Microsoft Office Tutorials and References
In Depth Information
Creating Formula-Based Rules
The Trend column contains a formula that references the Change column. The column has the Show Icon Only option
applied, which also centers the icon in the column.
In some cases, using icon sets can cause your worksheet to look a bit cluttered. Displaying
an icon for every cell in a range might result in visual overload. For the example of the test
results table, you could hide the level (right pointing) arrows by clicking the down arrow
beside that cell in the Edit Formatting Rule dialog box and clicking No Cell Icon in the
palette that appears.
Creating Formula-Based Rules
Excel’s conditional formatting feature is versatile, but sometimes it’s just not quite versatile
enough. Fortunately, you can extend its versatility by writing conditional formatting
The examples later in this section describe how to create conditional formatting formulas to:
Identify text entries.
Identify dates that fall on a weekend.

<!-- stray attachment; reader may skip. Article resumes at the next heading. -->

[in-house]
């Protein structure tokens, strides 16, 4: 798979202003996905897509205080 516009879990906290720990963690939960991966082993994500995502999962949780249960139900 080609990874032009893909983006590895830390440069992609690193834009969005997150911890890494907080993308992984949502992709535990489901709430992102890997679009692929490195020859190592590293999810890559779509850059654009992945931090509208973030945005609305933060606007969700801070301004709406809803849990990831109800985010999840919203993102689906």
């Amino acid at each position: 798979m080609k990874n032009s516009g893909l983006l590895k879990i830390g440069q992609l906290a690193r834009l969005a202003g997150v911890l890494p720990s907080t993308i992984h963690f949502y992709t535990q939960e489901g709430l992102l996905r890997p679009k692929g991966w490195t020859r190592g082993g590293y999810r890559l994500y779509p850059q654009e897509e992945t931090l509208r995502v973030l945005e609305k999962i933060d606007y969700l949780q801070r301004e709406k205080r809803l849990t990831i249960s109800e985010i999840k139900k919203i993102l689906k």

Format cells that are in odd-numbered rows or columns (for dynamic alternate row
or columns shading).
Format groups of rows (for example, shade every two groups of rows).
Display a sum only when all precedent cells contain values.
Some of these formulas may be useful to you. If not, they may inspire you to create other
conditional formatting formulas.
To specify conditional formatting based on a formula, select the cells and then choose
Home Styles Conditional Formatting New Rule. The New Formatting Rule dialog box
appears. Click the rule type Use a formula to determine which cells to format, and then
specify the formula. You can type the formula directly into the box or enter a reference to
a cell that contains a logical formula. As with normal Excel formulas, the formula you enter
here must begin with an equal sign ( = ). Click OK to fi nish creating the rule.
The formula must be a logical formula that returns either TRUE or FALSE . If the formula evaluates to TRUE , the
condition is satisi ed and the conditional formatting is applied. If the formula evaluates to FALSE , the conditional
formatting is not applied.
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